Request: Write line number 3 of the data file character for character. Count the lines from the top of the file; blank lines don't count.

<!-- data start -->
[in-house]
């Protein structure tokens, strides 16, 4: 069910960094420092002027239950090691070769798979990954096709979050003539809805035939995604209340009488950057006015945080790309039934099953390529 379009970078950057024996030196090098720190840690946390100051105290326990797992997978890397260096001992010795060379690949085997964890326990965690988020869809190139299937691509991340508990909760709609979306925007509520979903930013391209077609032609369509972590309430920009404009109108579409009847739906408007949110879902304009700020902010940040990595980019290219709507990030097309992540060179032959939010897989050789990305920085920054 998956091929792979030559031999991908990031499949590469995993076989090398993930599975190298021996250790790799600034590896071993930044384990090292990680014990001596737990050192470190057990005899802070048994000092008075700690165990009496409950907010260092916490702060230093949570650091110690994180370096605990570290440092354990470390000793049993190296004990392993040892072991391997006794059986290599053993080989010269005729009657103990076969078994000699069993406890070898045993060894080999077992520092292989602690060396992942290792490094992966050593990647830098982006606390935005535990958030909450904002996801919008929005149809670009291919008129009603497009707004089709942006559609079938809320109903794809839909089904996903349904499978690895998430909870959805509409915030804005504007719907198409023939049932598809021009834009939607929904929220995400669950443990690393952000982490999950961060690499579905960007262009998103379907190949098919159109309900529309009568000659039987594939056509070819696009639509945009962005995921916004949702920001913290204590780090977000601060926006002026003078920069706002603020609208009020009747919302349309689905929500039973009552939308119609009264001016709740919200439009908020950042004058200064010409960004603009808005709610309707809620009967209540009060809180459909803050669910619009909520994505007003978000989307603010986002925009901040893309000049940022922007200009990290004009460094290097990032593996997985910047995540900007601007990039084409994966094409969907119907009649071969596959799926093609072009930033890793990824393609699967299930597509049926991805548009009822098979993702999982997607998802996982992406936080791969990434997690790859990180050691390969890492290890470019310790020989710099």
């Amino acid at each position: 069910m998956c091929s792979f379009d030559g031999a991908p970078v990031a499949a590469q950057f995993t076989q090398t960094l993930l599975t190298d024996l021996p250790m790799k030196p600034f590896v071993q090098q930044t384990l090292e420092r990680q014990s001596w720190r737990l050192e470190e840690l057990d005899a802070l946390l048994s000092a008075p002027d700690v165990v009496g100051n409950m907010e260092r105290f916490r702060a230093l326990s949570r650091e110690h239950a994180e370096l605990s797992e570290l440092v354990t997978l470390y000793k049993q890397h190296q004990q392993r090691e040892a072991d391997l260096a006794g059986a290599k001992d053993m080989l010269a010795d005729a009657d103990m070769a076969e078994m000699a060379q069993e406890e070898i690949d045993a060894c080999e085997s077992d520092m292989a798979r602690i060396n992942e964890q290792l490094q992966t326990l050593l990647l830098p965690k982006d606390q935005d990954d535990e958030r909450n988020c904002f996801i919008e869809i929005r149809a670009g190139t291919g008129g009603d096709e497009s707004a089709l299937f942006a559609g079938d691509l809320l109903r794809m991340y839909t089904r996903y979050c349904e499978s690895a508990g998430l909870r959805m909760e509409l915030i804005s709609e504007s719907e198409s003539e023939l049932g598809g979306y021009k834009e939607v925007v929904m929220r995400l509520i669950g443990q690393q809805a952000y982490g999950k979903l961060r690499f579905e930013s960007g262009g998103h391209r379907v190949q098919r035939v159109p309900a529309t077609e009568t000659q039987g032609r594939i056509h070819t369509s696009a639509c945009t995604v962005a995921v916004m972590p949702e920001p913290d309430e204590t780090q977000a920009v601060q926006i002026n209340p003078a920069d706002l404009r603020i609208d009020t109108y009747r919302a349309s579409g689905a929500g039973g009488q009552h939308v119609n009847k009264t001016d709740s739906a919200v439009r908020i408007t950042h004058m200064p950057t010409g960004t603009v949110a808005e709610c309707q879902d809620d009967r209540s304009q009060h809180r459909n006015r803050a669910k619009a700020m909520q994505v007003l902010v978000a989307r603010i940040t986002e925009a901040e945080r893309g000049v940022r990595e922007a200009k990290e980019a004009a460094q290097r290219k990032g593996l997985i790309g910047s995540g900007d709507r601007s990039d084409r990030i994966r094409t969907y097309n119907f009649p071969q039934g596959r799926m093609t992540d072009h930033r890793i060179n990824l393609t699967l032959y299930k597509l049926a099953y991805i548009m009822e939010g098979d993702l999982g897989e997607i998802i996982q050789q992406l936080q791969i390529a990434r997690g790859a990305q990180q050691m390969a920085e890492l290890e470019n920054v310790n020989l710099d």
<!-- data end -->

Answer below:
């Amino acid at each position: 069910m998956c091929s792979f379009d030559g031999a991908p970078v990031a499949a590469q950057f995993t076989q090398t960094l993930l599975t190298d024996l021996p250790m790799k030196p600034f590896v071993q090098q930044t384990l090292e420092r990680q014990s001596w720190r737990l050192e470190e840690l057990d005899a802070l946390l048994s000092a008075p002027d700690v165990v009496g100051n409950m907010e260092r105290f916490r702060a230093l326990s949570r650091e110690h239950a994180e370096l605990s797992e570290l440092v354990t997978l470390y000793k049993q890397h190296q004990q392993r090691e040892a072991d391997l260096a006794g059986a290599k001992d053993m080989l010269a010795d005729a009657d103990m070769a076969e078994m000699a060379q069993e406890e070898i690949d045993a060894c080999e085997s077992d520092m292989a798979r602690i060396n992942e964890q290792l490094q992966t326990l050593l990647l830098p965690k982006d606390q935005d990954d535990e958030r909450n988020c904002f996801i919008e869809i929005r149809a670009g190139t291919g008129g009603d096709e497009s707004a089709l299937f942006a559609g079938d691509l809320l109903r794809m991340y839909t089904r996903y979050c349904e499978s690895a508990g998430l909870r959805m909760e509409l915030i804005s709609e504007s719907e198409s003539e023939l049932g598809g979306y021009k834009e939607v925007v929904m929220r995400l509520i669950g443990q690393q809805a952000y982490g999950k979903l961060r690499f579905e930013s960007g262009g998103h391209r379907v190949q098919r035939v159109p309900a529309t077609e009568t000659q039987g032609r594939i056509h070819t369509s696009a639509c945009t995604v962005a995921v916004m972590p949702e920001p913290d309430e204590t780090q977000a920009v601060q926006i002026n209340p003078a920069d706002l404009r603020i609208d009020t109108y009747r919302a349309s579409g689905a929500g039973g009488q009552h939308v119609n009847k009264t001016d709740s739906a919200v439009r908020i408007t950042h004058m200064p950057t010409g960004t603009v949110a808005e709610c309707q879902d809620d009967r209540s304009q009060h809180r459909n006015r803050a669910k619009a700020m909520q994505v007003l902010v978000a989307r603010i940040t986002e925009a901040e945080r893309g000049v940022r990595e922007a200009k990290e980019a004009a460094q290097r290219k990032g593996l997985i790309g910047s995540g900007d709507r601007s990039d084409r990030i994966r094409t969907y097309n119907f009649p071969q039934g596959r799926m093609t992540d072009h930033r890793i060179n990824l393609t699967l032959y299930k597509l049926a099953y991805i548009m009822e939010g098979d993702l999982g897989e997607i998802i996982q050789q992406l936080q791969i390529a990434r997690g790859a990305q990180q050691m390969a920085e890492l290890e470019n920054v310790n020989l710099d």